The Boston Massacre, also known as the Boston riot, was an incident on March 5, 1770, in which British redcoats killed five civilian men. It helped spark the rebellion in some of the British American colonies, which culminated in the American Revolutionary War. The British increase in troops in Boston led to a tense situation that erupted into brawls between soldiers and civilians. The troops fired after being threatened by a mob. Three civilians were killed at the scene of the shooting, eleven were injured, and two died after the incident.
The Boston Tea Party was a direct action by colonists in Boston, a town in the British colony of Massachusetts, against the British government. On December 16, 1773, after officials in Boston refused to return three shiploads of taxed tea to Britain, a group of colonists boarded the ships and destroyed the tea by throwing it into Boston Harbor. The incident remains an iconic event of American history, and reference is often made to it in other political protests.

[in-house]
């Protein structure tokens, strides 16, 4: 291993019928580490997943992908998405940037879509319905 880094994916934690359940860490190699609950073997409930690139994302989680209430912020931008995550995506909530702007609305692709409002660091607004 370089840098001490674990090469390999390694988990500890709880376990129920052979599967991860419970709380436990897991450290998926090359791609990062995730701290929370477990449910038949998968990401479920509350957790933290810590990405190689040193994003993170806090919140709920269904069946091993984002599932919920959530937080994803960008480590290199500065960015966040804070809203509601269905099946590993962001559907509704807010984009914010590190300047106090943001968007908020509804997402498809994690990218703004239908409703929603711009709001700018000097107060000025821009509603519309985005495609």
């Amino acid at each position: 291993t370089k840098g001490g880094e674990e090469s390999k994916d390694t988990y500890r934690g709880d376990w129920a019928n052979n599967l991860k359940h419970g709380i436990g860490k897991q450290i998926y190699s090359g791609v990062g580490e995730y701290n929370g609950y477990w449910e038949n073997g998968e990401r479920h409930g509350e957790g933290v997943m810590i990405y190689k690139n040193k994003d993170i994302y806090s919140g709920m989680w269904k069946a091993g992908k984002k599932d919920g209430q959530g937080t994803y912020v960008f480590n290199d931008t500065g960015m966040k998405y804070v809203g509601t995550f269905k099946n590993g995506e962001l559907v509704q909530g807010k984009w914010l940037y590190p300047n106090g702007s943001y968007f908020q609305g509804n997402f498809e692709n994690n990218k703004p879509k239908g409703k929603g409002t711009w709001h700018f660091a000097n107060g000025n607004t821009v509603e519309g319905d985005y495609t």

The Northwest Ordinance (formally An Ordinance for the Government of the Territory of the United States, North-West of the River Ohio, and also known as the Freedom Ordinance or “The Ordinance of 1787”) was an act of the Congress of the Confederation of the United States, passed July 13, 1787. The primary effect of the ordinance was the creation of the Northwest Territory as the first organized territory of the United States out of the region south of the Great Lakes, north and west of the Ohio River, and east of the Mississippi River.
On August 7, 1789, President George Washington signed the Northwest Ordinance of 1789 into law after the newly created U.S. Congress reaffirmed the Ordinance with slight modifications under the Constitution. The Ordinance purported to be not merely legislation that could later be amended by Congress, but rather “the following articles shall be considered as Articles of compact between the original States and the people and states in the said territory, and forever remain unalterable, unless by common consent….”
The Declaration is considered to be a preceding founding document of the later formed United States of America, where July 4 is celebrated as Independence Day. At the time the Declaration was issued, the American colonies were “united” in declaring their independence from Great Britain, but were not yet declaring themselves to be a single nation. That union would evolve and take shape during the next few years after the Declaration was issued.
In a tragic yet beautiful coincidence, two of the central figures in the founding of the United States, John Adams and Thomas Jefferson both died on July 4, 1826, exactly 50 years after the signing of the Declaration of Independence.